Scientific illustration involves learning about your subjects, as well as illustrating them. I've always been amazed by the blue butterflies (family Lycaenidae); partly because of their vivid hues; and equally because of their fascinating life-cycles and interractions with ants.
Most of the information in this blog comes from the website of Butterfly Conservation, a charity concerned with recording and researching British butterflies and moths, and preserving both them and their habitats. With the blues, as with many butterfly species; if you can get the right food plants, turf length, and habitat; then you can hope to sustain a healthy population of the butterflies too.
The Common Blue (Polyommatus icarus) is widespread across the Uk. It can be distinguished form other blues by its wing margins; white without black veins. As with most blues, the female is brown on top with orange markings toward the wing margins (in the background of my illustration below); she is sometimes confused with the very similar looking Brown argus butterfly (Aricia agestis) whose males and females are brown with orange wing margins.
Common Blue (Polyommatus icarus)
Eggs are laid singly on birds'-foot trefoil, and the caterpillars feed on the underside of the leaf. In their fourth (and last) instar, they become attractive to ants by emitting sounds as they pulse their head in and out of their body. Ants come and tend to them, protecting them and may even take them into their nests. They do the same for the pupa, which lie on the ground; looking after and sometimes burying them.
The blues are often very species specific in their food-plants; the Small blue (Cupido miniums) only feeds on kidney vetch; the Common blue on bird's-foot trefoil; and several species rely on Horseshoe vetch. The Holly blue (Celastina argiolus) has a more varied diet; switching from holly to ivy in the summer.
The Chalkhill blue (Polyommatus coridon) is much paler than its cousin species with milky blue wings and a black wing border. Its population is currently in decline, mostly due to habitat loss.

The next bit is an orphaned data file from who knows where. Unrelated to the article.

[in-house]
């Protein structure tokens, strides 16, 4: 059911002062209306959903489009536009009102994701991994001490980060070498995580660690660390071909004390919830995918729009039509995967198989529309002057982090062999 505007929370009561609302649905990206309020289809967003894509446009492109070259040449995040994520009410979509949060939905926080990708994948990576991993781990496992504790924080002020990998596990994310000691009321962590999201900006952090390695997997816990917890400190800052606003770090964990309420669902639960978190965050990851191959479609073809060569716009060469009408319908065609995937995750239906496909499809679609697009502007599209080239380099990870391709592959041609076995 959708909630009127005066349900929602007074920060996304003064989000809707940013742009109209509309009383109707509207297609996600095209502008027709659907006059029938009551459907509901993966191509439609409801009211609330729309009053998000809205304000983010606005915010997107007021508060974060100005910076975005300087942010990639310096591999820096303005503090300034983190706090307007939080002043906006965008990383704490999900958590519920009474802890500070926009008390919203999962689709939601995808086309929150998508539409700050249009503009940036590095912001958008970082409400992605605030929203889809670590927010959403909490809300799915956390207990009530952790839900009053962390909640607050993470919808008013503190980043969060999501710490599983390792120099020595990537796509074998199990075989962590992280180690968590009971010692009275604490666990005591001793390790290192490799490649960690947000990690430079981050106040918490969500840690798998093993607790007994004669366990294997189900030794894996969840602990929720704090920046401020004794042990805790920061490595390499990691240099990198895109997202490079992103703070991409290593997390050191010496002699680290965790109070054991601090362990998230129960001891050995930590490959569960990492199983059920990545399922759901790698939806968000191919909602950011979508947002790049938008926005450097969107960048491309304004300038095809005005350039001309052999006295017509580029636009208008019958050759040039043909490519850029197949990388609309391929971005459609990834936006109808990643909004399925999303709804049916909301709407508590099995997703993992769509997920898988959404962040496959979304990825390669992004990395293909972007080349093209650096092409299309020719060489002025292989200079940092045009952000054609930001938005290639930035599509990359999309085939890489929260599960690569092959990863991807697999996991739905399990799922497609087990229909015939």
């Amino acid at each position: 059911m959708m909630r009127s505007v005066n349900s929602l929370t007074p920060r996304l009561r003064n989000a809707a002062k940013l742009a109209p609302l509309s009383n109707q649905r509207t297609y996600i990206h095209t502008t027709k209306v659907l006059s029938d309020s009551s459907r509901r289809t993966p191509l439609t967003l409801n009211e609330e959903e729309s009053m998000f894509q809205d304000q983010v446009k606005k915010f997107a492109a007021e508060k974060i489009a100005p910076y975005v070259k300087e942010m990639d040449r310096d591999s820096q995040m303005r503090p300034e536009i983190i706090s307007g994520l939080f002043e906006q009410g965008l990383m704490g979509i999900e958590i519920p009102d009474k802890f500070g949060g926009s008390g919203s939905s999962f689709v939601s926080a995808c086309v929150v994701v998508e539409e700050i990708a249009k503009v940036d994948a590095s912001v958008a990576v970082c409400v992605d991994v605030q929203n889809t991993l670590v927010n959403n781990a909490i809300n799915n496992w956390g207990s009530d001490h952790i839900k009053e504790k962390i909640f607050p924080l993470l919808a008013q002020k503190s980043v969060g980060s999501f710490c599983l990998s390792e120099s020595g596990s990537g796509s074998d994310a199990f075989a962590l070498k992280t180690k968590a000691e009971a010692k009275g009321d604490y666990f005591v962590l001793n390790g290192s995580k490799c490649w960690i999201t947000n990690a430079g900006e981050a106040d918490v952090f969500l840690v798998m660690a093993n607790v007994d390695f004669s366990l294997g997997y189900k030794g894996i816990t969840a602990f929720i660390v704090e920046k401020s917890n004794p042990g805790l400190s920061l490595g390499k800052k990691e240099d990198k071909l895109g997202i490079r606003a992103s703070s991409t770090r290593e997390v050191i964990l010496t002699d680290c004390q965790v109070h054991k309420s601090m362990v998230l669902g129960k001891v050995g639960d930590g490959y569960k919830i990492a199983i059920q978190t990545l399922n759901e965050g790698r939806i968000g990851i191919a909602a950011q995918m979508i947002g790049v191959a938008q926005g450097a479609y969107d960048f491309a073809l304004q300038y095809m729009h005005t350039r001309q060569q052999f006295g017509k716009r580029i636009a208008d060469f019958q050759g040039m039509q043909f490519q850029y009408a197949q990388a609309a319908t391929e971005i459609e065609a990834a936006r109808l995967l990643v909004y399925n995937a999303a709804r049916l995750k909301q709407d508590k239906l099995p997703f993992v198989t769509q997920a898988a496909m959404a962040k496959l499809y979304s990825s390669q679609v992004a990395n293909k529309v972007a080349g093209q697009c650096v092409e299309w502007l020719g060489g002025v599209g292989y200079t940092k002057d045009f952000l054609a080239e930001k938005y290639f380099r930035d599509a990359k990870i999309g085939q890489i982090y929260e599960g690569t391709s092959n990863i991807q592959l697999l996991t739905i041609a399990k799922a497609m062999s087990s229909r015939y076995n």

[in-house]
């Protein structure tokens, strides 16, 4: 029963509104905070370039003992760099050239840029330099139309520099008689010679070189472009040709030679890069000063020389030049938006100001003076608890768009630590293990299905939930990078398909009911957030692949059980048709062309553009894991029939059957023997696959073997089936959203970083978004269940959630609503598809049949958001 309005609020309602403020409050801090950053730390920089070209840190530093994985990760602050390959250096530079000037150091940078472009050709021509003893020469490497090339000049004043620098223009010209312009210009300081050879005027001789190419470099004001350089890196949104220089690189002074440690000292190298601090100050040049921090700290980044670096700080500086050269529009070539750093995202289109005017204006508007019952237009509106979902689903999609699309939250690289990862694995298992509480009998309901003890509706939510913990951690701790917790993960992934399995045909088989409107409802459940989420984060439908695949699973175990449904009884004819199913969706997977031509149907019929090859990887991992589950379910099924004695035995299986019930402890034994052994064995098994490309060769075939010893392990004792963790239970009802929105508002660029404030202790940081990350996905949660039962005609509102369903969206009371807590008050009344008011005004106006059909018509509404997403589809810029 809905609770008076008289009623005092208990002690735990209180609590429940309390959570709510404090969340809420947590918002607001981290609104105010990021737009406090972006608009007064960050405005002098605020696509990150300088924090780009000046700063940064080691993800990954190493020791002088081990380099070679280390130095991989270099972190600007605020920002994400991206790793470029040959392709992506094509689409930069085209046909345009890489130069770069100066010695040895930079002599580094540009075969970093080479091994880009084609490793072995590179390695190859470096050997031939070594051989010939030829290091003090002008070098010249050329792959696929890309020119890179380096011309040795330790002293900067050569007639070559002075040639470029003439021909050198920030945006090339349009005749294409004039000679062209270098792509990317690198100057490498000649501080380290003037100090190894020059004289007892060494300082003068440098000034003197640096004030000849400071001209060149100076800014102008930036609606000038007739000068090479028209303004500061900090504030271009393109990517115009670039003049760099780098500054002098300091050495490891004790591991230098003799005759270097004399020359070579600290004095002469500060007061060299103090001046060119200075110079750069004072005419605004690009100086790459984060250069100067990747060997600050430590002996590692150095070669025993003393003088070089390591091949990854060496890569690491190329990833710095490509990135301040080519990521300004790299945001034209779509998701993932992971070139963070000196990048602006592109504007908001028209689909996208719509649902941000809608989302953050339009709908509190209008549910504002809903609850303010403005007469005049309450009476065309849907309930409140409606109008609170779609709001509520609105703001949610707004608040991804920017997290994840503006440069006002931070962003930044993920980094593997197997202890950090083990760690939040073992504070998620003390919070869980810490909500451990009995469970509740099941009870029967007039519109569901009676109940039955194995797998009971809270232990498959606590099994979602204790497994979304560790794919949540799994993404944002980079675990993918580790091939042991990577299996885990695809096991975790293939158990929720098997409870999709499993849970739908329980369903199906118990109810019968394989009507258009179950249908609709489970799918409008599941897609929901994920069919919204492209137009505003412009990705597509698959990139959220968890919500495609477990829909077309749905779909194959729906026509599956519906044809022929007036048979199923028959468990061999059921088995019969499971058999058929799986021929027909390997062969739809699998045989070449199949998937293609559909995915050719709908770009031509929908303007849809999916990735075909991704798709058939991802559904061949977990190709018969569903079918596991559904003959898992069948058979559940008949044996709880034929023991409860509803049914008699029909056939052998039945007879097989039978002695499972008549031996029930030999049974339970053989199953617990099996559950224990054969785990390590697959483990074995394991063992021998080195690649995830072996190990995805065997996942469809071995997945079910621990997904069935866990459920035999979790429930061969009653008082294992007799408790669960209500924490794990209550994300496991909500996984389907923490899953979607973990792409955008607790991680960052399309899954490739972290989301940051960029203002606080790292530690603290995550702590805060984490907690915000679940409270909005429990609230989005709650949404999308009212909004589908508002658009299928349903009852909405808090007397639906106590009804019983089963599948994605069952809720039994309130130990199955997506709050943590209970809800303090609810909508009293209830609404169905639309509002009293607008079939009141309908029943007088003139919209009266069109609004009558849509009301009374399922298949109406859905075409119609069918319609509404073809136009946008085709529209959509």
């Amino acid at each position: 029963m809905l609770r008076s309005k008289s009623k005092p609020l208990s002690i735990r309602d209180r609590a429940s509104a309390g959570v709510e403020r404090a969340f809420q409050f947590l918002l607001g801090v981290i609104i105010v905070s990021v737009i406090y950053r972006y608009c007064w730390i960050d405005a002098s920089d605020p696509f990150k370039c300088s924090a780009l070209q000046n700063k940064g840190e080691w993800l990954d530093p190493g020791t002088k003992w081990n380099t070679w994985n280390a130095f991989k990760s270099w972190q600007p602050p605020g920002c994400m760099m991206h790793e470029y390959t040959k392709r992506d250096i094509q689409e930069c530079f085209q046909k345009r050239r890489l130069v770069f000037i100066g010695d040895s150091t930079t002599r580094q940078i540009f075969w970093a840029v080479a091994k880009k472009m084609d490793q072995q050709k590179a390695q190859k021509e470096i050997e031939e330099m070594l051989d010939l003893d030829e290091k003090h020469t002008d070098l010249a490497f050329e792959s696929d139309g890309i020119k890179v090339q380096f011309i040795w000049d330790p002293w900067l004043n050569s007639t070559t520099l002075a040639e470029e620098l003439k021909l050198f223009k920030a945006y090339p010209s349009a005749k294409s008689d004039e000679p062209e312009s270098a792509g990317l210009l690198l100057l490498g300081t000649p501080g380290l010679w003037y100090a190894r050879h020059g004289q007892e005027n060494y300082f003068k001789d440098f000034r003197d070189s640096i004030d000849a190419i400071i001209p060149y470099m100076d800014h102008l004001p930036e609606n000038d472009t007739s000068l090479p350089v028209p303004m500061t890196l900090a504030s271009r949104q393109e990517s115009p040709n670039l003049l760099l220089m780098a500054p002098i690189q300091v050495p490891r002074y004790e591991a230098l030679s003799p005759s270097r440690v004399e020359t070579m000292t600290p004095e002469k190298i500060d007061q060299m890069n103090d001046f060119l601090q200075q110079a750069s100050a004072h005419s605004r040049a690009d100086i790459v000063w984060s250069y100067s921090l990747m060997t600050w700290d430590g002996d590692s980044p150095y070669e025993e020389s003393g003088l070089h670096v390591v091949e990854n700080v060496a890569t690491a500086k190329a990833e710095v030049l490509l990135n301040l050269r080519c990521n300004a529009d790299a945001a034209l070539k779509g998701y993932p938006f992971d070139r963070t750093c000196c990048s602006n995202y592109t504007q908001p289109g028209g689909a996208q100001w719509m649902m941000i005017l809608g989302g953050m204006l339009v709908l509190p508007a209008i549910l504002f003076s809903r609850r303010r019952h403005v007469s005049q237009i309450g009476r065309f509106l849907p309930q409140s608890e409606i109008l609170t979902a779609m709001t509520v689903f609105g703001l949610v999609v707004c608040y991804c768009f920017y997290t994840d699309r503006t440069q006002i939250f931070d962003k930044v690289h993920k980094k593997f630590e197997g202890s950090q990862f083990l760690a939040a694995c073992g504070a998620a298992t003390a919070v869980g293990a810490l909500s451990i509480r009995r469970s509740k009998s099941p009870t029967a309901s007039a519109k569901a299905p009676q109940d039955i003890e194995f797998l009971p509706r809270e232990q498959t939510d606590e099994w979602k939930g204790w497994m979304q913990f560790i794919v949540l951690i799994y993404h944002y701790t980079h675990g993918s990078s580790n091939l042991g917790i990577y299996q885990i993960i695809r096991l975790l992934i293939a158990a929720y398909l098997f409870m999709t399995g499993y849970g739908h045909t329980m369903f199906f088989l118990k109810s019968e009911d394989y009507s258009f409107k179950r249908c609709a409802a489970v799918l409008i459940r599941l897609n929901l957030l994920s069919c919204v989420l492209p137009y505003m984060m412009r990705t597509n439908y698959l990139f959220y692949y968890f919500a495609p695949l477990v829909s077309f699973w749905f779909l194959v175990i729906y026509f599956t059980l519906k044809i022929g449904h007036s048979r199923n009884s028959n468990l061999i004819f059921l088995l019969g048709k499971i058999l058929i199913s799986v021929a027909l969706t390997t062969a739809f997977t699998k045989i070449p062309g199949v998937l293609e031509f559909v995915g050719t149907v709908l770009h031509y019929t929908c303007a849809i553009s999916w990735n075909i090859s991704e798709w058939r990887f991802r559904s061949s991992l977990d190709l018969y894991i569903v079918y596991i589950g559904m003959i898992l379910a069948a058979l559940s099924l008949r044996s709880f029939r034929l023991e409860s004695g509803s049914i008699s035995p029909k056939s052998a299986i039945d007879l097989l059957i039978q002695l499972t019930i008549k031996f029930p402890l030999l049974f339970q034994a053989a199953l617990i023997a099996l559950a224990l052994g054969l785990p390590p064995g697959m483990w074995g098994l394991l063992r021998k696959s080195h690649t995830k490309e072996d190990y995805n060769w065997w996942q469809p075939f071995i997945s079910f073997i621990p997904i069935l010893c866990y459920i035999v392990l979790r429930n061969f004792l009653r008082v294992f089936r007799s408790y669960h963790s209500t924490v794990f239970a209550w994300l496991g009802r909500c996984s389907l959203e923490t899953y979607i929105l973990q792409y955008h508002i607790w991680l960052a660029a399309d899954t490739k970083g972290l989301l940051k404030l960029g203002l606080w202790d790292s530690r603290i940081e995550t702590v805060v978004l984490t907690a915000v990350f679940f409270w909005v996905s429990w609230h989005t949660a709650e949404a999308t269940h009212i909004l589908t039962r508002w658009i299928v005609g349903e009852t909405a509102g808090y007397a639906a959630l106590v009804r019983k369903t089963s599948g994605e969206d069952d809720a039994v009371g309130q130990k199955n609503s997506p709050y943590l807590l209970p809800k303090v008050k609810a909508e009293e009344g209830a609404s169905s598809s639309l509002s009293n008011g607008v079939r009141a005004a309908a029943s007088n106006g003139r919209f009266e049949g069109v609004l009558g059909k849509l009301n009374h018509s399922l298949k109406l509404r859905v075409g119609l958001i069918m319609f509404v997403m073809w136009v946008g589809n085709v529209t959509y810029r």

Chalkhill blue (Polyommatus coridon); detail of larger image
The one food plant of this butterfly is the horseshoe vetch.
It too has a close relationship with ants; in this case the Yellow meadow ant (Lasius flavus). It attracts the ant with secretions from its honey gland, and is then protected by the ant colony who bury the larvae (and thus help it escape predation).
Yellow meadow ant (Lasius flavus)
The Adonis blue (Polyommatus ballargus) lays eggs in short, grazed turf; caterpillars feed on horseshoe vetch. They produce sweet secretions form their "honey glands" to attract ants who protect them, burying them at night. The caterpillars overwinter, and pupate in the soil early in the spring, often within an ant nest. Although the Adonis will interract with many different ant species, they seem to like the red ants (Myrmica subleti) and black ants (Lasius alienus).
The Silver-studded blue (Plebeius argus) also relies on ants, and the females only lay eggs if they can detect pheremones from an ant colony (normally the black ant Lasius niger or, on chalkier habitats, L. alienus). The ants pick up the caterpillars soon after they hatch and take them to the ant hills where they're tended til emerging as adults by the ants. This species feeds on heather plants.
The Large blue (Maculinea arion) is our rarest blue butterfly, and easy to spot due to the large black spots on its forewing.
Large blue (Maculinea arion)
It lays eggs on the buds of wild thyme, and once the caterpillars have fed and grown to about 5mm long they drop to the ground, and wait to be found by red ants (M. subleti).
The larva attract them by producing sticky secretions from a "honey-gland". The ants carry the caterpillars to their nests, and this is where it becomes wonderfully macarbre.
The caterpillars feed on the grubs in the ant nest, overwintering, and hibernating til they emerge from their pupa in May; unable to spread their wings until they're free of the soil.
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